It’s another bright, sunny day in the neighborhood, with blue skies from horizon to horizon. Mount Hood is stark white on the horizon and just walking through the yard is a pleasure.
Lots of spare time (and cash) has been spent on the yard lately. I’m really enjoying it, though I don’t feel I have the eye for recognizing how to turn a mundane yard into a space where people enjoy spending time. So mostly I’m leaning on The Neighbors, saying things like “maybe another fruit tree would be nice” and then gratefully accepting their advice on what kinds of tree would be advisable, and where to plant it, and how to nurture if immediately after the transplanting, and… you get the idea.
Here’s the front flower bed, starring cat #2, Maggie. Melody claims this bed is far too empty, but I rather like having some “negative” space in the bed. We’ll see how it plays out once the plants get established and start filling out.
Here’s a shot of the back yard. You can see where we’ve planted an apple tree and a cherry tree, to complement the existing mature pear tree. Both of the new trees are multiple grafts, so there should be a nice variety, once they start bearing fruit.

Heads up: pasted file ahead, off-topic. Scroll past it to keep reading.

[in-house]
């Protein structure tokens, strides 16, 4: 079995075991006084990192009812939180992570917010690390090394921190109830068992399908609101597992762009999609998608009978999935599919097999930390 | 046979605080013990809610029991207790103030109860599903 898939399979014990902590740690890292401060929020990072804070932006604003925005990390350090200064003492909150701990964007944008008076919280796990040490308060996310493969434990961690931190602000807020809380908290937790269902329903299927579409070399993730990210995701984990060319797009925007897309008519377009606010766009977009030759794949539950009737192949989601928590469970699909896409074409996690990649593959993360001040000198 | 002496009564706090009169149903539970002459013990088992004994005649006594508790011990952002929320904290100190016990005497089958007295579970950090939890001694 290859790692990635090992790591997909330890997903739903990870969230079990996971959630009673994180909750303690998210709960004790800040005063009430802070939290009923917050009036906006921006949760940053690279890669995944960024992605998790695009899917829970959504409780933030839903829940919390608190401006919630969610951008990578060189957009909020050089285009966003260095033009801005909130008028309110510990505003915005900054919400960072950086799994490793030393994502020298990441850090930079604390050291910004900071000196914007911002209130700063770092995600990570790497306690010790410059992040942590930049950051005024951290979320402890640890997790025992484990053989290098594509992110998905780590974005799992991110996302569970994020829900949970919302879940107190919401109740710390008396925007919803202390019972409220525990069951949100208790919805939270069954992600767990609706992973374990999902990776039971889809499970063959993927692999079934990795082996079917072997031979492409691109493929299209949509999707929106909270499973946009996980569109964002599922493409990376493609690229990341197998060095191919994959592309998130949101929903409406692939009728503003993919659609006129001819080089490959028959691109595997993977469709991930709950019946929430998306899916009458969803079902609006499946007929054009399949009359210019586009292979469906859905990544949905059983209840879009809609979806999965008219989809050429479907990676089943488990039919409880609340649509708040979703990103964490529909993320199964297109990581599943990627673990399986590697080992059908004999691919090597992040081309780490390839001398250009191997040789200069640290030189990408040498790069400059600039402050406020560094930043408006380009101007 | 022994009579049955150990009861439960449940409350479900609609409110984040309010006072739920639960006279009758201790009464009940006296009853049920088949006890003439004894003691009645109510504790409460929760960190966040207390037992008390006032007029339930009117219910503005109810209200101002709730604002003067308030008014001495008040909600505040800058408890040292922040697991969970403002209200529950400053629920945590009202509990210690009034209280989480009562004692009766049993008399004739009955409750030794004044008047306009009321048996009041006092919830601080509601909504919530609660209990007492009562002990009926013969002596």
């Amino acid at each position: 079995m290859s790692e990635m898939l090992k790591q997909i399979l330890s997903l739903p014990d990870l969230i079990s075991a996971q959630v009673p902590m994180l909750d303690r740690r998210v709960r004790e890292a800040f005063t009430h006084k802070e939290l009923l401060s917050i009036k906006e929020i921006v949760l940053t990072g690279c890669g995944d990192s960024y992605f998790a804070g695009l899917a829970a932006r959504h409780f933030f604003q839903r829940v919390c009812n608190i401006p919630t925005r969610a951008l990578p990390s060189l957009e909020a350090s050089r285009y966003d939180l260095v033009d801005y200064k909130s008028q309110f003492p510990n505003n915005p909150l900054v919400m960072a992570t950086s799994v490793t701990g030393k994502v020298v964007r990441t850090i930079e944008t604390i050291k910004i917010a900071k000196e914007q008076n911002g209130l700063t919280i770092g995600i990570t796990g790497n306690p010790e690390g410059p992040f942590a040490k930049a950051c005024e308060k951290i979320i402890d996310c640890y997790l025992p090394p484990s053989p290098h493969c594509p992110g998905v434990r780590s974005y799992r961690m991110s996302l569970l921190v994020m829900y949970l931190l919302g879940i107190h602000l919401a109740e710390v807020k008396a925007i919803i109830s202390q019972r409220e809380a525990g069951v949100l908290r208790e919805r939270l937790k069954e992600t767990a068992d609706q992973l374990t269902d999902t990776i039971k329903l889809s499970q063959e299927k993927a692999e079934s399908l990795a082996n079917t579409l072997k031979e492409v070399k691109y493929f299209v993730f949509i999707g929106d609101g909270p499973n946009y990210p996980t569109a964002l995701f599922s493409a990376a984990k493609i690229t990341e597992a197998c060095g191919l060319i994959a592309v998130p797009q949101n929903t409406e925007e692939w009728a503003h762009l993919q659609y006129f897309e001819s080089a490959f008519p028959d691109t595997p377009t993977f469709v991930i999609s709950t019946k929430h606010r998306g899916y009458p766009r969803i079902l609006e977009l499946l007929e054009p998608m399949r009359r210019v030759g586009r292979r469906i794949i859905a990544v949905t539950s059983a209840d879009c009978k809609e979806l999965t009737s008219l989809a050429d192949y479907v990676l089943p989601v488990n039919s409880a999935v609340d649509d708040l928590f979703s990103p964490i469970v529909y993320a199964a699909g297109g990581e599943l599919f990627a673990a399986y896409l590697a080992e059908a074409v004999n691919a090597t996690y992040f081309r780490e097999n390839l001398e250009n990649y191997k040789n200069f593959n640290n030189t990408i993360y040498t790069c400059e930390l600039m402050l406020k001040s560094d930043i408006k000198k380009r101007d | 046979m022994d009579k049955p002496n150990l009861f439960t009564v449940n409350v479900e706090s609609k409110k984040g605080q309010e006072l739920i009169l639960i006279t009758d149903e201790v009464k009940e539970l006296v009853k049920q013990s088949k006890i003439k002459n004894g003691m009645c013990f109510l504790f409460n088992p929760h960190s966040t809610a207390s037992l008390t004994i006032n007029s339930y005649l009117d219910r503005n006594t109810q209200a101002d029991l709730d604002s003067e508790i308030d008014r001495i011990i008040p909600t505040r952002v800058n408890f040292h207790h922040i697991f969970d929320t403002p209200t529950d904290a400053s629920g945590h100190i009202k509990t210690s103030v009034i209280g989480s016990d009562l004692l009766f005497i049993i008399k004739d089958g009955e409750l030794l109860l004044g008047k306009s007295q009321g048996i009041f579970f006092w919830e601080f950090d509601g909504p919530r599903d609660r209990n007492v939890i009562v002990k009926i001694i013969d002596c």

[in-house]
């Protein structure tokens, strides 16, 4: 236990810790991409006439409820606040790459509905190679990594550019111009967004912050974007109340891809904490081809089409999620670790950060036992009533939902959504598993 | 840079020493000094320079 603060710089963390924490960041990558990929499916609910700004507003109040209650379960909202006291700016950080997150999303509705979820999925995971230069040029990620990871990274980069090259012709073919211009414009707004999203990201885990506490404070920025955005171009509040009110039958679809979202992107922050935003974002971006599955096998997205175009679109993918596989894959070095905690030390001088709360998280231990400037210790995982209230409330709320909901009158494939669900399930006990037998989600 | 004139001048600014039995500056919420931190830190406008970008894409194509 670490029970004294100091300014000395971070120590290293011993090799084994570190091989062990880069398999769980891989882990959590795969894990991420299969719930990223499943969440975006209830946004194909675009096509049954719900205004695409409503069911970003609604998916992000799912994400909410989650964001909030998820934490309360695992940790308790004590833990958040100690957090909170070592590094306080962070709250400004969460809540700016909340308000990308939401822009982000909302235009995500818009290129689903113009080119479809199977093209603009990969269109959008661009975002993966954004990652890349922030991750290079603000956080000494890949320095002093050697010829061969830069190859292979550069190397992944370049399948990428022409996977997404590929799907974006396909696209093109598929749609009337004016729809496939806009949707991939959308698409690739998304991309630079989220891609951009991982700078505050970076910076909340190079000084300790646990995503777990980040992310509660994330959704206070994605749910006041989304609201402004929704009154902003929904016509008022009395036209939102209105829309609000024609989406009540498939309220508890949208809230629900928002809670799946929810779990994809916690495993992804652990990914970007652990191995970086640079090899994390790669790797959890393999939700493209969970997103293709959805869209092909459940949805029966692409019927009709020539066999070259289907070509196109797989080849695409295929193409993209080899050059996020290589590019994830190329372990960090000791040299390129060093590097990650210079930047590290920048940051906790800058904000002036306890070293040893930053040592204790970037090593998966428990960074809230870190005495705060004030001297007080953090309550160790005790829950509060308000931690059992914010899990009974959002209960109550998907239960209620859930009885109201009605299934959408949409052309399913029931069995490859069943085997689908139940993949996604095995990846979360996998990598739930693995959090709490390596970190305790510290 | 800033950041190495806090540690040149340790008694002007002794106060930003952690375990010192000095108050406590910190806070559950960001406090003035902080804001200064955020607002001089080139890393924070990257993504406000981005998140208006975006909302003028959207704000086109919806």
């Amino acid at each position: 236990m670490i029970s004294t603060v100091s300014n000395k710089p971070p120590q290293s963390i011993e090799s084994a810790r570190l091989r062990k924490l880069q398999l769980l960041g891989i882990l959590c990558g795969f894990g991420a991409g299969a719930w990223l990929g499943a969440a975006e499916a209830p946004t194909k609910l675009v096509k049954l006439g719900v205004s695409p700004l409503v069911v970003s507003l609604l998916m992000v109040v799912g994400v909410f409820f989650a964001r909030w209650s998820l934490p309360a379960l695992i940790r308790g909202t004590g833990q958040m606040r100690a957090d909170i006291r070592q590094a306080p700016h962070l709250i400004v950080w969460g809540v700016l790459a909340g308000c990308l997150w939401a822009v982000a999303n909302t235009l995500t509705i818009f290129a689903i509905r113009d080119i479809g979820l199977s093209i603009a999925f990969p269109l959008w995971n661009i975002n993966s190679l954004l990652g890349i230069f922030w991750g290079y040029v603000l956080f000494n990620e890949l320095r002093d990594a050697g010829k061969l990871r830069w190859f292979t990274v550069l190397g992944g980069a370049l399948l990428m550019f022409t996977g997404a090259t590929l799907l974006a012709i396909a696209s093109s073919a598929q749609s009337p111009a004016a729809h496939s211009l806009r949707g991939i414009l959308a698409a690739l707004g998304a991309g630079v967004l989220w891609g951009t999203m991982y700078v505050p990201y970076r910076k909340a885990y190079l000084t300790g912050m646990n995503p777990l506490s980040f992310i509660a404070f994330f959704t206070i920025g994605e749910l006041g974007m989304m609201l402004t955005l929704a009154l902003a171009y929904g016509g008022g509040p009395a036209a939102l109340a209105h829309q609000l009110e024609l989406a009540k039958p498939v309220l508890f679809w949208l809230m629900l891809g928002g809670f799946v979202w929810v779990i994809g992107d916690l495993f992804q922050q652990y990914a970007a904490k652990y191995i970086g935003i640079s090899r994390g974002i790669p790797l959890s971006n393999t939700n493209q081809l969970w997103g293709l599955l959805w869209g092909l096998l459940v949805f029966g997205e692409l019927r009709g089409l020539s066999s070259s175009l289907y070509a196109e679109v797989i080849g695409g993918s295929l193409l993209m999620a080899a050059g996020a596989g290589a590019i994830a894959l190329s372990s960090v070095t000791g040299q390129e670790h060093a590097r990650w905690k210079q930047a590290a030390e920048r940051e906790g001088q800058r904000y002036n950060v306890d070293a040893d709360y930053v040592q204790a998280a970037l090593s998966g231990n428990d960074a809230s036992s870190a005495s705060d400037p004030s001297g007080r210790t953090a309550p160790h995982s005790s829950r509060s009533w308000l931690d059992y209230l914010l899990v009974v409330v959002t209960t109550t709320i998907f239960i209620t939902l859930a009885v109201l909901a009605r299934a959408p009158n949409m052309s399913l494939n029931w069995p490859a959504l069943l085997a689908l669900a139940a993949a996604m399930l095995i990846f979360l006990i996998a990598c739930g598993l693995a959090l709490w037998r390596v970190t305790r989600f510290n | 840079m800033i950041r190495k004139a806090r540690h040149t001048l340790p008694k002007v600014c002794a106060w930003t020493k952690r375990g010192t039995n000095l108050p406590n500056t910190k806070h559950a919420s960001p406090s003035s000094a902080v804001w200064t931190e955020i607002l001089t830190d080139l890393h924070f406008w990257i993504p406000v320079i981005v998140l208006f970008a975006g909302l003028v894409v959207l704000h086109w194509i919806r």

Here’s our extensive vineyard. There was a small grape vine growing in a tangle when we moved in. So, we drove posts, ran wire and tied up the existing branches to the trellis. So far, it is responding well, leafing out considerably since then.
Last week when I mowed the lawn, I re-noticed another small grape vine growing wild at the foot of the property. Rather than mowing it repeatedly, I thought it would be a nice idea to dig it up and move it beside our other grape vine, running on a second arbor. So, on a gray drizzly Sunday, I decided to play in the mud. I found the rogue grape vine and started tracing it back to the main trunk. I was shocked to find that it went some distance, weaving through an overgrowth of tall grasses and irises. By the time I tore aware enough grass, I found four major canes, as thick as 3/4″ at the base. I dug a substantial circle around the trunk and hauled it free, knocking loose as much of the sod as I could. In the process, I had to cut through some fairly large roots, but I think I left enough for the vine to recover.
After the excavation, I dug a new hole for it, planted the vine, drove posts and strung wire for another trellis, and then tied up the relocated rogue vine. To our surprise, the new vine is as big or bigger than the previous one. We’ll see if it survives the transplanting and thrives as well as the other.
The transplanted rogue vine is in the foreground in this picture.
And lastly, here’s a row of berries, four raspberry plants and two blue berries. This should provide a nice contrast to the existing hillside of honeyberries that are mature and should provide ample fruit this year.